AWS' cloud computing services are on a pay-as-you-go pricing model.
For each service, you pay for exactly the amount of resources that you actually use, without long-term contracts or complex licensing.
Some services have reservation options that provide a significant discount compared to on-demand pricing.
For example, suppose that your company is using Amazon EC2 instances for a workload that needs to run continuously. You might choose to run this workload on Amazon EC2 Instance Savings Plans to save up to 72% over On-Demand Instance capacity.
Some services offer tiered pricing, so the per-unit cost is lower if you use more. For example, the more Amazon S3 storage space you use, the less you pay for it per GB.
AWS Pricing Calculator
The AWS Pricing Calculator estimate the price of using AWS.
You can organise your AWS estimates by groups. For example, the Pricing Calculator can group its estimates into how much you would spend on each data centre.
When you have created an estimate, you can save it and share it with others through a special link.
Suppose that you are working in a company interested in using Amazon EC2. However, you are not yet sure which AWS Region or instance type would be the most cost-efficient for your use case. In the AWS Pricing Calculator, you can review an estimated comparison of different EC2 instance types across AWS Regions. You can even get a personalised estimate once you add in your preferences for memory, operating system and other factors.
Dedicated Instances make sure that your AWS resources run on hardware dedicated to you use only, giving you extra isolation. This can be important for compliance with specific regulations that say you need to keep your resources separate from any third parties.
Some of the services you can use with Dedicated Instances are:
Amazon Elasticsearch - with Elasticsearch, you also get better performance if your search clusters are isolated
AWS pricing examples
Here are a few examples of pricing in AWS services.
For AWS Lambda, you are charged based on the number of requests for your functions and the time that it takes for them to run.
AWS Lambda allows 1 million free requests and up to 3.2 million seconds of compute time per month.
You can save on AWS Lambda costs by signing up for a Compute Savings Plan (i.e. pay less when you reserve). A Compute Savings Plan offers lower compute costs in exchange for committing to a consistent amount of usage over a 1-year or 3-year term.
If you have used AWS Lambda in multiple AWS Regions, you can view the charges by Region on your bill.
Here's an example AWS Lambda bill:
The bill lists separate charges for the number of requests for functions and their duration.
There were 680 requests for one function and the function ran for about 255 seconds.
The number and duration of requests here are under AWS Free Tier's limits, so the account owner would not have to pay for any AWS Lambda usage in this month.
With Amazon EC2, you pay for only the compute time that you use while your instances are running.
For some workloads, you can reduce EC2 costs by up to 90% using Spot Instances. For example, suppose that you are running a batch processing job that is able to withstand interruptions. A Spot Instance would be perfect for the occassion!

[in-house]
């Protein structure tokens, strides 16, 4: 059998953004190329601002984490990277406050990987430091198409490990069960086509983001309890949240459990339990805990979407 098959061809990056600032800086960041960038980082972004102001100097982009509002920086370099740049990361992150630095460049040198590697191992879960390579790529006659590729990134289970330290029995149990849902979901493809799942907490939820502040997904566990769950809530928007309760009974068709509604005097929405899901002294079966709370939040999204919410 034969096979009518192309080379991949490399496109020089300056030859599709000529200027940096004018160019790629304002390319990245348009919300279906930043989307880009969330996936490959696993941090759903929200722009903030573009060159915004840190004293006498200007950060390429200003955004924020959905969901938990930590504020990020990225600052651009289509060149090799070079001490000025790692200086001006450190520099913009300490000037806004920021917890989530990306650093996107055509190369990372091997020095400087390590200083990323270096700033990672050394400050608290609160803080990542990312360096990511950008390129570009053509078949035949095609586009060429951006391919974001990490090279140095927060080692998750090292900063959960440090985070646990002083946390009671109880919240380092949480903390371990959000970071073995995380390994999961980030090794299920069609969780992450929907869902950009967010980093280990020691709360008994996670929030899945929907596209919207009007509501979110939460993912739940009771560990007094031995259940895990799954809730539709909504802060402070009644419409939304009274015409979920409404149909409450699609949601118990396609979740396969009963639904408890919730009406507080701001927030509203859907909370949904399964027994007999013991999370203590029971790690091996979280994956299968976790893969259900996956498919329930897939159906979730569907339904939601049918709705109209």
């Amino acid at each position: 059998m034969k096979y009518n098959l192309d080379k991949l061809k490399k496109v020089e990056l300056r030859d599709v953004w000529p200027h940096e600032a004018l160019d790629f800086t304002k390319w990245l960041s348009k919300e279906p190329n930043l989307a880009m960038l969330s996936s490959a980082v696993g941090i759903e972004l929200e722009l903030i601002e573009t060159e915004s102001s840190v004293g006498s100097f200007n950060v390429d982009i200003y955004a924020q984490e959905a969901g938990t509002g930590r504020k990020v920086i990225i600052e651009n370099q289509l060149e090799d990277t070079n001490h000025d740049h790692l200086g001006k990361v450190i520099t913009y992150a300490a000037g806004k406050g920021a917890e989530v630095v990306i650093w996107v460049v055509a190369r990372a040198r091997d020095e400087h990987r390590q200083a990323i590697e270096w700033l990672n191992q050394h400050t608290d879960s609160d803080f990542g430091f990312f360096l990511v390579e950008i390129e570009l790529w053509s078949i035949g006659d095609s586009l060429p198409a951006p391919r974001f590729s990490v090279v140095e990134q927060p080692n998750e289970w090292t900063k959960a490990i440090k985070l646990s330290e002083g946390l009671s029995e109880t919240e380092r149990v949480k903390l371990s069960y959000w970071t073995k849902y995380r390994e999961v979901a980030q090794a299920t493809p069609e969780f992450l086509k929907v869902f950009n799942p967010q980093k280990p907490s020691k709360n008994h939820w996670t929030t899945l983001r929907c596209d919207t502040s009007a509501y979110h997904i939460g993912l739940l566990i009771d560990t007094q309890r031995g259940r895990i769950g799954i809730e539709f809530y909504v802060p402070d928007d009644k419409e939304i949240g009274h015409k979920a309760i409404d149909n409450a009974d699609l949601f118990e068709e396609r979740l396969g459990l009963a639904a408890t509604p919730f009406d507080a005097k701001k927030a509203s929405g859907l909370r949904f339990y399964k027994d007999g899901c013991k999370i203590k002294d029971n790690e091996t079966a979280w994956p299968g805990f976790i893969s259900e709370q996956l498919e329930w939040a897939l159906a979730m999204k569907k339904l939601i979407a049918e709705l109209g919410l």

You can find additional cost savings for Amazon EC2 by considering Savings Plans and Reserved Instances.
Here's an example EC2 bill. The service charges include details for the following items:
One Amazon EC2 instance that has been running for ~107 hours.
Roughly 11 GB of Amazon EBS storage space that has been provisioned in the month.
An Application Load Balancer that has been used for 268 hours.
All usage amounts are under the thresholds in the AWS Free Tier, so the account owner would not have to pay for any Amazon EC2 usage in this month.
For S3 pricing, consider the following cost components:
Storage - You pay for only the storage that you use. The storage charge is based on your objects’ sizes, storage classes, and how long it's been in storage during the month.
Requests and data retrievals - You pay for requests made to your S3 objects and buckets. For example, suppose that you are storing photo files in S3 buckets and hosting them on a website. Every time a visitor visits the website that includes these photos, this counts towards requests you must pay for.
Data transfer - There is no cost to transfer data between S3 buckets or from S3 to services in the same AWS Region. However, you pay for data that you transfer into and out of Amazon S3 (with a few exceptions).
There is no cost for data going from the internet into S3, or for data going out from S3 to CloudFront.
There is also no cost for data transferred out to an EC2 instance that's in the same Region as the S3 bucket.
Management and replication - You pay for the storage management features enabled on your account’s S3 buckets. These features include S3 inventory, analytics, and object tagging.
Here's an example Amazon S3 bill:
S3 is used in two Regions: Northern Virginia and Ohio.For each Region, charges are based on the following factors:
The number of requests to add or copy objects into a bucket (i.e. put stuff in). These commands are also known as PUT, COPY, POST or LIST.
The number of requests to retrieve objects from a bucket (i.e. get stuff out). This command is also known as GET.
The amount of storage space used
Spot that you can see exactly the number of requests and the GB of storage space used in the bill.
All the usage for S3 in this example is under the AWS Free Tier limits, so the account owner would not have to pay for any Amazon S3 usage in this month.